Coalition forces maintain the hunt for al Qaeda and insurgents along the Syrian border. Abu Sa’ud, a Saudi al Qaeda commander, and three of his associates were killed when attempting to evade a Coalition dragnet, which was initiated by tips from locals in Ubaydi and intelligence sources. The intel on Sa’ud is interesting; “Intelligence sources believe that Sa’ud recently arrived from Saudi Arabia to shore up the leadership of al Qaeda in Iraq foreign fighter and terrorists cells whose previous leaders have been captured or killed in recent months.” Coalition forces have had great success in decapitating al Qaeda leadership in western Iraq, and if the intelligence is correct, al Qaeda is throwing in the reserves in an attempt to stop the bleeding.
Meanwhile, Syria, the main source of al Qaeda infiltrators into Iraq, continues to complain about U.S. cross border operations. As Coalition forces step up operations on the border, the cross border raids are likely to intensify as Syrian complicity in aiding the insurgency becomes clear. Diplomats cited in the Telegraph are concerned about a showdown between the United States and Syria, but ignore the fact that Iraq has a direct stake in their neighbor’s role in killing Iraqi citizens. This is not merely a U.S. – Syrian problem any longer.
Across Iraq, the Coalition continues to pursue the insurgents. Outside of Abu Ghraib, a cyclists planting IEDs is observed and killed. In Taji, six insurgents are killed and five wounded during an engagement with Coalition forces after they were observed setting IEDs. The insurgents were attacked after attempting to reform and assault Coalition ground units and a supporting attack helicopter. Over sixty-five suspected insurgents are rounded up in two days of operations in Baghdad.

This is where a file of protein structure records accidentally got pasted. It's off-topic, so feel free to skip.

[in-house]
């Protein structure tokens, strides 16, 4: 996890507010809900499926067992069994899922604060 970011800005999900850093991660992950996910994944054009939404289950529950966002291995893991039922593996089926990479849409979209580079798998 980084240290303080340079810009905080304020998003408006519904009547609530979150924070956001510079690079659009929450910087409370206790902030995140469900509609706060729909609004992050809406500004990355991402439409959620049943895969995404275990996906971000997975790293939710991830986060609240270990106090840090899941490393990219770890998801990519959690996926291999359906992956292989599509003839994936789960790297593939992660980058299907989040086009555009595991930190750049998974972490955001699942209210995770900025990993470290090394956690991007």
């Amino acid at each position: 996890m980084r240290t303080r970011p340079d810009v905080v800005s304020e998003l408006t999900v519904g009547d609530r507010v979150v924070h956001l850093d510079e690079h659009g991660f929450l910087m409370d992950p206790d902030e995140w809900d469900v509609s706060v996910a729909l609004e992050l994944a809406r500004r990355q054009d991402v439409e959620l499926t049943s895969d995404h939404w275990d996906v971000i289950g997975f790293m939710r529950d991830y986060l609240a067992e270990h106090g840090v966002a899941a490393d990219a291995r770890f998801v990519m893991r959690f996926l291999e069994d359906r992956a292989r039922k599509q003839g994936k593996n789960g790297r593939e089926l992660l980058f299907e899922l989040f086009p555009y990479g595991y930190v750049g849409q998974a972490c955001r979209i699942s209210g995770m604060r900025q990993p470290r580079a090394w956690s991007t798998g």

While operations to interdict the insurgency continue in the run up to the December 15th election, security responsibilities continues to be transitioned over to Iraqi forces. The Christina Science Monitor reports on progress in the city of Baquba. According to Lt. Col. Rob Risberg, commander of the 1st Battalion of the Army’s 10th Field Artillery Regiment, the Iraqi Army is to be credited for the success; “The Iraqi Army and the Iraqi police have really come along – they can handle most of what comes their way now… We’re here to back them up, but I think we’re seeing the benefits of getting cops on almost every street corner.”
The Los Angeles Times reports greater control is being turned over to Iraqi Security forces. As Soldier’s Dad’s post earlier today indicates, this is freeing up U.S. combat power to take the fight to the more dangerous areas of Iraq, including Anbar province, to tackle the most dangerous element of the insurgency – al Qaeda and associated jihadis, who also poses a very real threat outside of Iraq’s borders.
Are you a dedicated reader of FDD's Long War Journal? Has our research benefitted you or your team over the years? Support our independent reporting and analysis today by considering a one-time or monthly donation. Thanks for reading! You can make a tax-deductible donation here.